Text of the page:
Pfizer on Monday announced that it would cease two trials for its painkiller tanezunab after reports that the drug was actually causing worse pains. This is the second set of trials involving investigational treatment that has been canned in the past few weeks.
According to Pfizer, the drug firm suspended trials, at the behest of FDA, for patients being treated for chronic lower back pain and painful diabetic peripheral neuropathy. On June 23, Pfizer ended trials for patients taking tanezunab for osteoarthritis after reports that patients taking the treatment had to undergo hip replacement. Pfizer still hasn’t pinpointed the correlation between the hip replacement and the tanezunab.
“There’s no causal relationship that’s been established between tanezunab and these adverse events,” said Pfizer spokesperson MacKay Jimeson in an interview with Pharm Exec. “We’re still trying to understand what’s taking place in these particular trials and it’s something that the FDA is clearly taking an interest in. We are going to continue to work with FDA to learn more about tanezunab and make decisions in regards to the trials that are in the best interest of patients.”
Pfizer acquired tanezunab when it purchased Rinat Neuroscience in 2006. Then called RN624, tanezunab is a monoclonal antibody that turns off the nerve growth factor—the central point of pain in certain inflammatory conditions. The compound showed positive safety and tolerability levels in early-stage clinical trials.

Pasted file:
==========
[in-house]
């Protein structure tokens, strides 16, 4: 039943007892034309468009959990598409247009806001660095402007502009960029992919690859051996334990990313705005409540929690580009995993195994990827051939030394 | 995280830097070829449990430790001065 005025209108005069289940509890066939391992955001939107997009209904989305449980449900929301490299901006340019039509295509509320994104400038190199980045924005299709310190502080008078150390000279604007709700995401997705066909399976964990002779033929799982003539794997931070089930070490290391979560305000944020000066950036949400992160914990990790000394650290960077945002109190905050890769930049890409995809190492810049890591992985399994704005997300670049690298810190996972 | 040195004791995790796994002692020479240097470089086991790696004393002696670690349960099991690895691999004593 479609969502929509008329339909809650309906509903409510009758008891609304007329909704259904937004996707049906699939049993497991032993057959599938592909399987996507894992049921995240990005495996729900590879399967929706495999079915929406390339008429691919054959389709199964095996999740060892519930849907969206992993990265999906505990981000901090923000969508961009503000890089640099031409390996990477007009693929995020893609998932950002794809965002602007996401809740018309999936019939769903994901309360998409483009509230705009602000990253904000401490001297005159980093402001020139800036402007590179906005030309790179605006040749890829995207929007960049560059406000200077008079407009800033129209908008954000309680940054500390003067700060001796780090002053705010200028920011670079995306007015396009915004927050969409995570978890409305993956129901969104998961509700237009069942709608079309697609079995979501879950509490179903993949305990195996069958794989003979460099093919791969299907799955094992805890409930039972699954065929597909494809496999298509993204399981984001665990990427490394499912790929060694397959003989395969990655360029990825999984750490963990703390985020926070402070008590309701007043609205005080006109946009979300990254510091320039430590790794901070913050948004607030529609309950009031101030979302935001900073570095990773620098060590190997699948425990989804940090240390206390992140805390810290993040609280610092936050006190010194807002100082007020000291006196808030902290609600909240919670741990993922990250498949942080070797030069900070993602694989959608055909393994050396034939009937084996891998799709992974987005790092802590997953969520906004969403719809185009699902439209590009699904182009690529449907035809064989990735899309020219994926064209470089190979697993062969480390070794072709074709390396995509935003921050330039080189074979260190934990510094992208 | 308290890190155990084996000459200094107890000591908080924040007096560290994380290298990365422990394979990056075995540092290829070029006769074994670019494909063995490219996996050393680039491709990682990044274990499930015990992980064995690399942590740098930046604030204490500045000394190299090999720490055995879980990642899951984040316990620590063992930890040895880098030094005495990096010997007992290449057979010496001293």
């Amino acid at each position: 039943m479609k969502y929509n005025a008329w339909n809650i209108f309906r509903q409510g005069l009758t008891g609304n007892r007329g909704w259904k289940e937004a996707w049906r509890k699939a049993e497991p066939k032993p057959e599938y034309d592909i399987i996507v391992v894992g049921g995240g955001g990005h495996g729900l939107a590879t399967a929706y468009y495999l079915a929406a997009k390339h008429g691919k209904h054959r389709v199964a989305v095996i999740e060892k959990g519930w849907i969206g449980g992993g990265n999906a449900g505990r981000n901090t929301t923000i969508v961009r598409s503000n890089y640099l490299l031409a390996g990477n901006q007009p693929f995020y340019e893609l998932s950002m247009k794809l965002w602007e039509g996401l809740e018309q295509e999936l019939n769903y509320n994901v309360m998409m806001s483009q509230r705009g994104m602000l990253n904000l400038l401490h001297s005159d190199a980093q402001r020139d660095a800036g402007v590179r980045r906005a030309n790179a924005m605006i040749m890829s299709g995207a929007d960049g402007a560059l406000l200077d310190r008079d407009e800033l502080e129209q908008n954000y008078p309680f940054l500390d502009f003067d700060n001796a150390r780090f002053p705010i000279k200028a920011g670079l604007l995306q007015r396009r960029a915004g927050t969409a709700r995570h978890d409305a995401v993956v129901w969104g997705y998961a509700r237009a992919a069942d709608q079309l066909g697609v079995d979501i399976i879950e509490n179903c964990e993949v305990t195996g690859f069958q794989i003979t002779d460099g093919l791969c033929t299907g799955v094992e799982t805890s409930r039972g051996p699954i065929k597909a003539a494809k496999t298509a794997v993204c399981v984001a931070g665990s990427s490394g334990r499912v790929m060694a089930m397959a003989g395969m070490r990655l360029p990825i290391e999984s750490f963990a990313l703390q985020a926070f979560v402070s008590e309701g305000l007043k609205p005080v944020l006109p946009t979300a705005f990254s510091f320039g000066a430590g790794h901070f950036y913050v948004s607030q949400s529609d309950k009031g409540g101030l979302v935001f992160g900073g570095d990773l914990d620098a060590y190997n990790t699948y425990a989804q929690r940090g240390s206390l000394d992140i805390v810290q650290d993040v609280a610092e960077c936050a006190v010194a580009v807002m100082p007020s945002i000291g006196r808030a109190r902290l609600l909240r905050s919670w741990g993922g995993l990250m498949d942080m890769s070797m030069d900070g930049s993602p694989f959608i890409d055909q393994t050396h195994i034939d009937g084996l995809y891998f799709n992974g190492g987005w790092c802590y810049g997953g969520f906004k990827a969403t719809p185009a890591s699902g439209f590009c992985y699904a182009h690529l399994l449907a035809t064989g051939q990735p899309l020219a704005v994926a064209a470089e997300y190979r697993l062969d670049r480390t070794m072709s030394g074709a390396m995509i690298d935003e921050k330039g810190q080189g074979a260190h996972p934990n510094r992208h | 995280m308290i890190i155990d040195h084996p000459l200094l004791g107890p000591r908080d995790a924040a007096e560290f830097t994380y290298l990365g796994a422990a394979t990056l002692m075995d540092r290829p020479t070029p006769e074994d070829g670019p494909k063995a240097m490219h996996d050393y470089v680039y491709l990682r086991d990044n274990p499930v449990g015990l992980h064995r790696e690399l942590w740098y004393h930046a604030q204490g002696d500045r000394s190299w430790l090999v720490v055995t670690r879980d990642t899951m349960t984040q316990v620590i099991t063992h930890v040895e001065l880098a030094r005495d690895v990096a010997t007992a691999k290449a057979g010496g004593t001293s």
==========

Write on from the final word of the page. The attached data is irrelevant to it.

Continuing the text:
Tanezunab trials focused on more severe patients that weren’t able to take standard opioids. Many of the patients were candidates for certain surgical procedures, such as joint replacement.
“The adverse events have only been experienced to date in the osteoarthritis trials,” Jimeson said. “The event was a worsening of the osteoarthritis symptoms that led to joint replacement.”
In the meantime, analysts have begun grumbling at the number of Pfizer trials that have been cancelled in the past year as well as compounds that have been shelved.
“The latest setback to tanezunab is a worrying development for Pfizer given that the company has faced an accumulation of negative news flow regarding its pipeline over the last 18 months,” Datamonitor analyst Simon King stated in an e-mail. “This follows the recent confirmation that the acute myeloid leukemia therapy Mylotarg is to be withdrawn from the US market. Latest Datamonitor forecasts suggest that just 10 percent of Pfizer’s 2015 sales will be derived from new launches, suggesting that the company will continue to face competitive threats associated with a mature product offering.”
Jimeson said that biopharmaceutical research is a risky business, and affirmed that Pfizer is invested in the area and will continue to try to bring new treatments to patients.
Trials for tanezunab will continue in cancer pain, chronic pancreatitis, and interstitial cystitis.